Something’s changed in pro cycling since 2020. For years the most prolific winners were always the sprinters, now five other riders, led by Tadej Pogačar, are taking the spoils.
Almost ever year this century the rider with the most wins at the end of the season was a sprinter, of sorts. The likes of Erik Zabel, Alessandro Petacchi, André Greipel, Peter Sagan and Mark Cavendish topped the tables. Philippe Gilbert broke this run when in 2011 he pipped Marcel Kittel by one win. Then in 2021 Tadej Pogačar, Primož Roglič and Wout van Aert jointly led with 13 wins each, and in 2022 Pogačar finished ahead of Remco Evenepoel. So far this season Pogačar leads with ten wins… ahead of Roglič.
Now this isn’t an absolute change, the sprinters haven’t stopped winning and the likes of Fabio Jakobsen are not far behind. It’s more while the sprinters remain consistent, five riders have risen up beyond them as regular, consistent winners: Tadej Pogačar, Mathieu van der Poel, Wout van Aert, Remco Evenepoel and Primož Roglič. Among the five, Pogačar is the most prolific and regular is understating things.
Since turning professional in 2019, Pogačar has 236 days of racing and taken 56 wins. That’s a win rate of 24%. (NB it’s possible to have a win rate in excess of 100%. Win every stage in a stage race plus the overall and you can have more wins than race days but let’s go with this ratio as over time it still means Pogačar has won close to a quarter of the races he started). This is exceptional; especially in a sport where the field is typically 150-200 riders and includes terrain and tactics where others thrive.
In 2009 André Greipel’s win rate was 30% and his Colombia-HTC team mate Mark Cavendish got 27%, career peak rates for each. But take their best years and both average around 17-18%. Ordinarily brilliant but Pogačar’s changed the references here. He’s scoring like a sprinter in their prime, and he’s doing season after season.
Non-sprinters can score high. Alejandro Valverde’s win rate in 2017 was 30% but that’s for one year. He got off to a fine start but crashed hard in the Tour de France prologue and his season was over, so only 36 race days, so it’s part a statistical quirk from an abbreviated year. Had he won two stages of the Tour that year his win rate would have declined to about 20% given the extra 20 days of racing. Or crop Valverde’s stats down to best years of 2003-2019, then remove the time where he distracted and then suspended because his doping case, and we get a tweaked career win rate of 11%, solid by el Imbatible but less than half as efficient as the Slovenian prodigy. Now we can tweak stats but the point here is Valverde was prolific for his time but just wouldn’t rate today. Plus it can work in the other direction as Pogačar’s 24% rate includes a first season learning the ropes. Measure Pogačar between 2020 and today and his rate would be 28%.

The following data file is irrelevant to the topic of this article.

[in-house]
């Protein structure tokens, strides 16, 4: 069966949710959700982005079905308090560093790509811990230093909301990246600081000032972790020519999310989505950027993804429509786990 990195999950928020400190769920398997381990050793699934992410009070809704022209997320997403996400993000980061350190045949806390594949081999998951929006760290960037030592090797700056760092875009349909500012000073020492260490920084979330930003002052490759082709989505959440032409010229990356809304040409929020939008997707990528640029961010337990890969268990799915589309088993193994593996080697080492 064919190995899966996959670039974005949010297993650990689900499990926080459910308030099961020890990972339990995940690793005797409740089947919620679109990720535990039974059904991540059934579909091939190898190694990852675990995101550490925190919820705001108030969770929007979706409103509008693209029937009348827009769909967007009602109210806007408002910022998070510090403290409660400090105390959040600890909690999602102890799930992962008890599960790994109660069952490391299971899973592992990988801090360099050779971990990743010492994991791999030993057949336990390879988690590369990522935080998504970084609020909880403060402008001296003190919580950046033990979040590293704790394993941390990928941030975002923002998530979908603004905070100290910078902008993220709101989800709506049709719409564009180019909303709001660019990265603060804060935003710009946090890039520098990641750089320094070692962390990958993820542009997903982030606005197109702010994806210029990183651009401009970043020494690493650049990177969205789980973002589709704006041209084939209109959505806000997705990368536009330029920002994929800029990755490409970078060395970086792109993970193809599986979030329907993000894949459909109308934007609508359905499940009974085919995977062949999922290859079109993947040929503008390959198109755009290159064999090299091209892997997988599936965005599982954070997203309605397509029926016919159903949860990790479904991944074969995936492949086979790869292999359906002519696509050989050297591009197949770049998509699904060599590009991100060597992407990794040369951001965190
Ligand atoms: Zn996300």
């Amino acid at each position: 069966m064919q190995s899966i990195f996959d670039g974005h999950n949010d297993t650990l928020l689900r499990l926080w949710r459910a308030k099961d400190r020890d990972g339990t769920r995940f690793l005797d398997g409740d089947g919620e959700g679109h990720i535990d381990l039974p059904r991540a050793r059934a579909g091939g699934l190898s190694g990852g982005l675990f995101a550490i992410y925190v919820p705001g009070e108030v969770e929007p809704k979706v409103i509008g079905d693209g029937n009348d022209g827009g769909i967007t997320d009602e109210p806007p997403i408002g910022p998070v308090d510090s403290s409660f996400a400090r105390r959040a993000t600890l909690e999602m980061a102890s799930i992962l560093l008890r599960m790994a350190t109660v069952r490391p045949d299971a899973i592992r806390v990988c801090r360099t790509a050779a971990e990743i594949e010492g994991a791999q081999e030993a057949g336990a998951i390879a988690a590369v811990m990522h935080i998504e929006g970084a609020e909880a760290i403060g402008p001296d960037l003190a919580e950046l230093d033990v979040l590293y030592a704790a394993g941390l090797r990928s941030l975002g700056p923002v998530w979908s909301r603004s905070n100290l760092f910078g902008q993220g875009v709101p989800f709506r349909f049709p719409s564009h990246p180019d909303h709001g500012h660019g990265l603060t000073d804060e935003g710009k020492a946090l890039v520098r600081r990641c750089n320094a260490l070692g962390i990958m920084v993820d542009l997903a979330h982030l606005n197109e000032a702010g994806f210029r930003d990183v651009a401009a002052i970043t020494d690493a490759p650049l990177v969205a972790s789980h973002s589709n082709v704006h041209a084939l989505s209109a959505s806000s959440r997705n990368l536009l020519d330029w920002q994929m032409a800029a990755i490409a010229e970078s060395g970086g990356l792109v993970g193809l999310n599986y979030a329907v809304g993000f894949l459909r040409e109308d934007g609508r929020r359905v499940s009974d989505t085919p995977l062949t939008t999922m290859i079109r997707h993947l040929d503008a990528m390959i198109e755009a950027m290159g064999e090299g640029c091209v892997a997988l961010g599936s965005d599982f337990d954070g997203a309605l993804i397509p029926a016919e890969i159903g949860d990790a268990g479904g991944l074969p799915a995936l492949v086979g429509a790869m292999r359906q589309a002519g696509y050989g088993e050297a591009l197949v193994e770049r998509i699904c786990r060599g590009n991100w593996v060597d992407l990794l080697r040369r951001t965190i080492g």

“If I wanted to get shit small wins, I’d race shit small races”
– Mark Cavendish, April 2010
Cavendish’s dig at Greipel, then both colleagues and rivals, pointed out quality matters. No worry for Pogačar, as two thirds of his wins have come on the World Tour calendar. His win in the Jaén Paraiso this February was his only lowly 1.1 level win.
Pogačar is exceptional here but Van der Poel, Van Aert and Evenepoel are also dominant with a career win rate hovering around 19%, ahead of any sprinter. There are subtle differences in their career paths of course and their schedules, the “two vans” have taken some sprint wins. Van Aert turned pro in 2017 so his rate is sustained over a longer period. So the precise rate is anecdotal but all the same 18-19% is prolific.
Primož Roglič is worth mentioning too. He turned pro in 2016 and his win rate is a creditable 15%. He of course had an early career in winter sports, contract cleaning and supermarket shelf-stacking and it took him a few seasons as a pro to enter his prime. Measure from 2019 to today and his win rate, ahem, jumps to 20%.
Taken alone, Roglič winning 20% of the races of the races he starts is impressive. But it’s the combined effect with the others cited above that is astonishing. Adding up their win rates gets us to 95% but of course it doesn’t mean there’s a 5% chance left for the field, far from it. But it does mean if we have some of these big five riders on the start line there very likely to win. Ironically our Fantastic Five have only race together once: the 2021 Worlds road race in Leuven… and of course Julian Alaphilippe won.
In case you’re wondering about the sprinters, Fabio Jakobsen’s career win rate is 14%. Delivering sprint wins is valuable and he’s probably the most bankable sprinter now although this season suggests there’s no pecking order. A Super Six rather than Fantastic Five? Not yet, his win rate last season was an impressive 20% so another year like that and he can become part of this cartel of riders winning so often. But that’s the point, for years a sprinter like Jakobsen would top the tables when it came to wins, now he’s a percentage point behind Roglič so the sprinters are playing catch-up. One factor is there are fewer opportunities for sprinters, with race organisers trying to spice up stages to enliven TV audiences and this can have a double-counting effect, a pure sprinter is thwarted by a short climb at or near the finish but this rewards one of the Fantastic Five but that’s a story for another day.
Normally if the same riders were winning all the time things might feel boring, a monopoly. Yet for now it’s still exciting to watch. Because for all the stats, the entertainment is not how much they win, it’s in how they win and they’re often not afraid to make bold moves and attack early. Maybe it’s because they know they’re bound to win?